Friday, March 6, 2009

Reflection on Thailand

I'm putting a full set on photos on Picasa so it will be easy to share. 

Although the blog shows last entries first, you can us the list to your right to go the earliest entries first. 

To wrap up this blog I have a few impressions to share.

We enjoyed the Wats which can be found everywhere. Wat Pho and the Grand Palace complex in Bangkok is something we will never forget. We don't understand all of the complex symbolism, architecture  and mythology, but there was no mistaking reverence for the images of the Buddha, which are everywhere. The images are to remind Buddhists about the path. And the wild creatures help ward off the evil thoughts that plague humanity.
The Grand Palace has a fabulous mural that must be 1000 feet long. 

We made two 3 day guided expeditions into the mountains to stay with the hill tribe people, mostly Karen who moved from Burma 100 years ago and settled in rough terrain. We walked through virgin forest, cut over forest, recovering forest, farmland and villages, following farm and hunting trails. The people live in the villages and farm land that is often several miles away, where ever they can cut and burn forest and get water to it. They subsist on rice, chickens, pigs and hunting. We saw a year supply of rice for a family stored in a raised hut of about 6X6X4 feet deep. We slept on bamboo floors in bamboo huts with blankets and it was cold.

Buses, long tail boats, pickups, trains, planes, tuk tuk (motorcycles with a side car) took us everywhere cheaply and efficiently, even if a little on the unsafe side (it seemed to us).  With no apparent regulations, driving seems to be "weave" style, with everyone taking care to to not hit each other as they raced around.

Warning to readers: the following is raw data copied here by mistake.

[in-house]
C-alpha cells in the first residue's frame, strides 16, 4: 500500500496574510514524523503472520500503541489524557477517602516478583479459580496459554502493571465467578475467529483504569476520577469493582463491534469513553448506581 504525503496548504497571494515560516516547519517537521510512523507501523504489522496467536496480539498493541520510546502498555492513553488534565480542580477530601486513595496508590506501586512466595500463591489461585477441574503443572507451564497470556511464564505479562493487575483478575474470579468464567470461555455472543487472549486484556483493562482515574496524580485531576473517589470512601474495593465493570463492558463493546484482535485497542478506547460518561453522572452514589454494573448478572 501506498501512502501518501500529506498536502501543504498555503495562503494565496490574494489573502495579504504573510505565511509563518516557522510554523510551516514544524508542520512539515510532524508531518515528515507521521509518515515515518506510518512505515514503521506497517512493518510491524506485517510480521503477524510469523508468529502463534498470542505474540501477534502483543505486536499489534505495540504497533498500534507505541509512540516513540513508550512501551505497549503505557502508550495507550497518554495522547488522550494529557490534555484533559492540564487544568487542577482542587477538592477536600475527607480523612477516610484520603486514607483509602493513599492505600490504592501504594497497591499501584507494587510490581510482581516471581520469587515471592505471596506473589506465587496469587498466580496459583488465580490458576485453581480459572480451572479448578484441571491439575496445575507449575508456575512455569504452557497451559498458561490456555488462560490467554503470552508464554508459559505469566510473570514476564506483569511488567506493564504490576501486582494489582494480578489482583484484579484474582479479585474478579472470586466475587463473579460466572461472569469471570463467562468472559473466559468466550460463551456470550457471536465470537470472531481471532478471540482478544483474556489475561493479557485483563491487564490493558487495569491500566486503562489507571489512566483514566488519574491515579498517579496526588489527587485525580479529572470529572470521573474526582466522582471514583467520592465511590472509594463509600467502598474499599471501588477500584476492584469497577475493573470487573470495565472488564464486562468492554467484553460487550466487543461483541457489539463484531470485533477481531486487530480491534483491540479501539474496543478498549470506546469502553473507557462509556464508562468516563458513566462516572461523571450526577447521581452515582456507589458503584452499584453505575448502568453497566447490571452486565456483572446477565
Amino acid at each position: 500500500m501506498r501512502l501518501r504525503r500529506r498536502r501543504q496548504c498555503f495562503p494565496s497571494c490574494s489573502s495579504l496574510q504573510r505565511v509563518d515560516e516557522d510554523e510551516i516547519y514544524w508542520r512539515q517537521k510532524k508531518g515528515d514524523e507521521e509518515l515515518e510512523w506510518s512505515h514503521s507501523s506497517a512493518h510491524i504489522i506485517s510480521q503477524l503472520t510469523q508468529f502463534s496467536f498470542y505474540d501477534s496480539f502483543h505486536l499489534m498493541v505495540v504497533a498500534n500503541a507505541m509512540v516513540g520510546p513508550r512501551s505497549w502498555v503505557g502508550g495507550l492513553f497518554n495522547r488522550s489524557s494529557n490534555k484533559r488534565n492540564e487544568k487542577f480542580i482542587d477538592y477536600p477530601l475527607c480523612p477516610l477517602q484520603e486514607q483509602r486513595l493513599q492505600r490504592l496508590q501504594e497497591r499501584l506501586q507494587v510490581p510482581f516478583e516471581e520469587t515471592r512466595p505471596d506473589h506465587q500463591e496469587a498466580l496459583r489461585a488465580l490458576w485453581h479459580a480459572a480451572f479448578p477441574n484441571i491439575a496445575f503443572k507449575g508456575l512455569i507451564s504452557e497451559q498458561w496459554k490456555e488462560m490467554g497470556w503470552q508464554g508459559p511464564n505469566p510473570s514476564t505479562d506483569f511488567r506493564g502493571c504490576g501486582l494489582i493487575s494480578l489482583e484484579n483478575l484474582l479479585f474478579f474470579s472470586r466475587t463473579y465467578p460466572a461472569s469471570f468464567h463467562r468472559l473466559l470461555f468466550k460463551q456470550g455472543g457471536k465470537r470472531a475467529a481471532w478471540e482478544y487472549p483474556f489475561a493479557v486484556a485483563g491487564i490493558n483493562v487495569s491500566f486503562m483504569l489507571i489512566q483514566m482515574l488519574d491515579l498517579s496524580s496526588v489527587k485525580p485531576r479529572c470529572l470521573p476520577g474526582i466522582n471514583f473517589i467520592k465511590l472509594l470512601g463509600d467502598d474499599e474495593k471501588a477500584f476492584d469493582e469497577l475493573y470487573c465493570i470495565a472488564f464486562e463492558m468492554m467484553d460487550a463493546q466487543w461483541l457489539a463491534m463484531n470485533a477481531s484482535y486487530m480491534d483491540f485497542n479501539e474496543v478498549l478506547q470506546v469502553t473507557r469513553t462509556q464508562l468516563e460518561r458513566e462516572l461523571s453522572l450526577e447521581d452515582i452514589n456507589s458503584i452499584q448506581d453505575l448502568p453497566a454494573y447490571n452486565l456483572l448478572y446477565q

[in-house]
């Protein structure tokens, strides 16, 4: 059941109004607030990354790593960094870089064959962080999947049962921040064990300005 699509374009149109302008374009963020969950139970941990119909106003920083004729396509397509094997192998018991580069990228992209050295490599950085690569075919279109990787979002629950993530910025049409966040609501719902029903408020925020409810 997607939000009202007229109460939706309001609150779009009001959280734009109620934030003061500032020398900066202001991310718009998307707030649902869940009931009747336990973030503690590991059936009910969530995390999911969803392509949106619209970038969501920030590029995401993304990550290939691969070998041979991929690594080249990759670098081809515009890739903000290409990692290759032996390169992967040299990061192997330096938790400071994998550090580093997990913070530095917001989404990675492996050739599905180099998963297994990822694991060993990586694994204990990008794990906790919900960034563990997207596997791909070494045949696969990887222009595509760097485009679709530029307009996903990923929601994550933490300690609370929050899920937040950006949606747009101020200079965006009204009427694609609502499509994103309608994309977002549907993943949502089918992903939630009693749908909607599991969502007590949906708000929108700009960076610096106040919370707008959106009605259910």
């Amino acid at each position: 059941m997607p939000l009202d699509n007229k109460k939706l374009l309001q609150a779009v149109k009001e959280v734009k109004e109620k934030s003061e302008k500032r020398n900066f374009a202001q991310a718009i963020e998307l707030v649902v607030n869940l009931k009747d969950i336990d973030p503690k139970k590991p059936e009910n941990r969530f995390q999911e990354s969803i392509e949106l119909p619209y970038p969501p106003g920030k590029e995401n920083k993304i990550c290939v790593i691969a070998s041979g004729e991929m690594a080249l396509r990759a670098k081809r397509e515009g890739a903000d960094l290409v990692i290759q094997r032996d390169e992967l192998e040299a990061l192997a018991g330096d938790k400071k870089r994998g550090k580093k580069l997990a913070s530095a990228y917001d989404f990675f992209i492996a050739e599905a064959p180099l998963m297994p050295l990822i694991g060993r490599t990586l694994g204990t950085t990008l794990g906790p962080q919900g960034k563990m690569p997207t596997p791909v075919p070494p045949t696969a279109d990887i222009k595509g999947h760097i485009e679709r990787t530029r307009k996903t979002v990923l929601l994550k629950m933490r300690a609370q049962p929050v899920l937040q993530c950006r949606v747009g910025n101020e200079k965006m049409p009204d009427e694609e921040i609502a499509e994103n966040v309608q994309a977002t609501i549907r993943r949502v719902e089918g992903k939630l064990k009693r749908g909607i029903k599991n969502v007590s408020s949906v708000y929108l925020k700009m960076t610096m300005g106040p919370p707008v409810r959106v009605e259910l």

Great food everywhere, I think everyone in Thailand can cook. We ate from street stalls, at guesthouses, and an occasional restaurant, with very few disappointments. Soups, curries, noodle and rice dishes, all very good and cheap, typically not more than $1 for an abundant plate of food. We did not get sick from the food.

Almost all of the rooms were spartan but comfortable, good beds, clean, and with a bathroom.
We averaged about $10.

The sea
We took several boat trips to the Islands in the Andaman Sea. The remarkable limestone spires and mountains rise vertically out of the emerald water. We stayed on Ko (island) Chang for three nights. This tiny place had nothing going on but guest bungalow operations, most with restaurants. Contex Bungalows where we stayed, is on a little beach, and the congenial family run operation made us feel at home, and the food was great. 

A caution: bring TP, because the toilet may not have any!!!

And here are a few downside impressions.

Air quality was not very good, except for a few days. Sewage seems to be largely unregulated, trash was pretty much everywhere. Towns kept things cleaned up, but rural areas could be fairly trashed out.  

We discovered an entirely different way of driving, which seemed to consist of avoiding each other as a driver would weave thru traffic, Out on the highway, it was typical for everyone, including buses, to pass on blind curved, and for oncoming to just move over.
almost everyone seems to have a motorcycle, and pedestrians have no rights, so watch out. Crossing streets was an adventure.

Petty scamming seem fairly common. In Bangkok, a favorite scam was for a well dressed English speaking Thai to approach tourists, who were looking at a map or seemed to be lost.
It happened to us twice before we cut these clowns off. They would asked where you wanted to go, then tell you that is was closed, or dangerous, and that they would take you to some really nice sights. If they could get you into a certain store, they got a commission. This is all described in Lonely Planet.

Another simple scam was short changing, or asking a high price for a taxi ride. We met two young guys who were charged 1600 baht for a 400 B ride from the airport.

For the  most part Thais people are friendly and helpful. For example,We got several rides in pickups, and the folks refused even gas money, and people always want to be helpful.